No one ever wants to go through the process of being in an accident and filing a claim. What’s worse is when you receive news from your insurance company that your car is totaled. Now, what do you do? Who makes such a big decision? We’re going to tell you how insurers determine a car is totaled.
There are some factors taken into account that explains how insurers determine a car is totaled. Below, we break these down so you can understand how the decision is made.
Actual Cash Value
The truth of the matter is that it doesn’t depend on if your car still runs. What actually determines if your car is totaled is the actual cash value (ACV) of the car at the time of the loss. The actual cash value is what your car is worth after factoring in depreciation costs. According to Erie Insurance Company, vehicles have an average depreciation rate of between 15 to 20 percent each year after the first five years of purchasing it brand new.
A lot of your car’s characteristics are taken into account when determining the actual cash value. Erie uses the example of how a pick-up truck will strike a higher cash value in rural areas as opposed to urban areas. This aspect in determining the value is associated with the demand of your vehicle in those markets.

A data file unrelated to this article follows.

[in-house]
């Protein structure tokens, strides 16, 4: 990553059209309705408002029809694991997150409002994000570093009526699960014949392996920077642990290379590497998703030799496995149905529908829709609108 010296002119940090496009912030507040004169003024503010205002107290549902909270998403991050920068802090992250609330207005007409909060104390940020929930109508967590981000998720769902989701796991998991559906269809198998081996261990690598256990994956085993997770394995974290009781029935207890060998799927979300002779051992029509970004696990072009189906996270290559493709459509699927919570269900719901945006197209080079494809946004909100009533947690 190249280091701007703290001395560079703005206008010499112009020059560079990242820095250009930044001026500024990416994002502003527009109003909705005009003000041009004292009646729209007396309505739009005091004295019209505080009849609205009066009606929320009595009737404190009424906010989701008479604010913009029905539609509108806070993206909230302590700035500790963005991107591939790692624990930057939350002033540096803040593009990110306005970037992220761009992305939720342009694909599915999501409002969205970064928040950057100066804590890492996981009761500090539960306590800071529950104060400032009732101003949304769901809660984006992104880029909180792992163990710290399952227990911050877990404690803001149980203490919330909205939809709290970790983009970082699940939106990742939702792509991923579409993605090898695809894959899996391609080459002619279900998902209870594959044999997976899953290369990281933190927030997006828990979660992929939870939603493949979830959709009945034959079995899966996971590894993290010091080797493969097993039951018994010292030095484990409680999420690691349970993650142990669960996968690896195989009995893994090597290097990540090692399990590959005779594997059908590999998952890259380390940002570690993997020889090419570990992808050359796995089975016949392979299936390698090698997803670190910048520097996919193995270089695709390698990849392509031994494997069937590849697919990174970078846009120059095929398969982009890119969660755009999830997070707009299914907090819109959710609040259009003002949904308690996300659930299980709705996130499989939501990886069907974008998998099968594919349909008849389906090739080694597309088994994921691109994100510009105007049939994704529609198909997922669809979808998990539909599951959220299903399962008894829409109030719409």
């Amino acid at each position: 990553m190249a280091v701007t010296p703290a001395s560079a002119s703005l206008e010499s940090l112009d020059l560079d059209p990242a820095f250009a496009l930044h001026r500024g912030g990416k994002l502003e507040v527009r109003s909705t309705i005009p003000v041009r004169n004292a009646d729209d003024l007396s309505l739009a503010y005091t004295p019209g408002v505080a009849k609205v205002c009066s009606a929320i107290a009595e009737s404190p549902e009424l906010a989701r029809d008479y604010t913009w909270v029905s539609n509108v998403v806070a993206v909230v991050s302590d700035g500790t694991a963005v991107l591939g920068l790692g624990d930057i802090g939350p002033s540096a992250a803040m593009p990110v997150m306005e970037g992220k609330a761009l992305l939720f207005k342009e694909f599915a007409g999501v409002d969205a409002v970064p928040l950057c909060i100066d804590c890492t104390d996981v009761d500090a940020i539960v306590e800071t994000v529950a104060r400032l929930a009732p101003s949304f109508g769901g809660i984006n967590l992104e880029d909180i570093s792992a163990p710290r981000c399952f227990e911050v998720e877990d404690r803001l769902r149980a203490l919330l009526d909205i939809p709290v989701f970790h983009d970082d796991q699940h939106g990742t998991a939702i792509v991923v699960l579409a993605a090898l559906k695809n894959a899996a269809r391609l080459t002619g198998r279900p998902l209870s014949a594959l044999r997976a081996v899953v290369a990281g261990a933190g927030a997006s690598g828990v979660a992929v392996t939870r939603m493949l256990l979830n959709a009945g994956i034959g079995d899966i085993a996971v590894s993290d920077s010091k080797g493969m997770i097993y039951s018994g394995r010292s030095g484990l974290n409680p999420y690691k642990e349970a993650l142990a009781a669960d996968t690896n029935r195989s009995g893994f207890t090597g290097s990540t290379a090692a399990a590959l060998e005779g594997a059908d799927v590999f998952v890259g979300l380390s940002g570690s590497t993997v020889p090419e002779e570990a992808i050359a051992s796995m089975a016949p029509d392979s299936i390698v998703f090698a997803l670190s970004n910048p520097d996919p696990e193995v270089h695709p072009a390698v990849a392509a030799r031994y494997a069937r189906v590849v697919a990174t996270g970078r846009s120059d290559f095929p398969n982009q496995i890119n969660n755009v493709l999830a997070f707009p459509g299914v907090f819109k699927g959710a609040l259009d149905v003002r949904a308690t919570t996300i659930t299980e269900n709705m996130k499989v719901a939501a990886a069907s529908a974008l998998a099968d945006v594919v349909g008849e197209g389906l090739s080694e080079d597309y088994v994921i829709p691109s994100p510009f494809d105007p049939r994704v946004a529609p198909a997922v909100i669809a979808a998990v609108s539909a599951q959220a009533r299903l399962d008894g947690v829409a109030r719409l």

What is Salvage Value
Salvage value is another way the value of your car is calculated. It is the resale value of the parts and metal. Since the accidents can cause potentially unseen damages, your car will have been assessed from front to back. If the cost of repairing the car plus the salvage value is greater than then the actual cash value, the vehicle will be considered totaled.
According to Mattiesen, Wickert & Lehrer, S.C. Attorneys at Law, here in West Virginia, if the costs to repair your vehicle is greater than 75% of market value determined by a nationally accepted used car value guide, it’s deemed a total loss.
Outlined by Erie, you have two options if your car is considered a total loss. These are:
- Take the cash settlement for the actual cash value of your vehicle
- In West Virginia, you can complete a salvage certificate application and submit it to your local DMV office. If you wish you repair your car yourself, you can obtain a reconstruction packet from the West Virginia DMV. If you choose this route to take, your car’s title is always branded “reconstructed” or “salvaged.”
Nevertheless, receiving the word that your car is totaled can be a tough pill to swallow. Give us a call at 304-263-3361 if you need to re-evaluate or auto insurance policy or learn more about how insurers determine a car is totaled. You can also visit our website to get a Quick Quote today.
Photo credit: Orangesky3. Licensed under CC BY 2.0.
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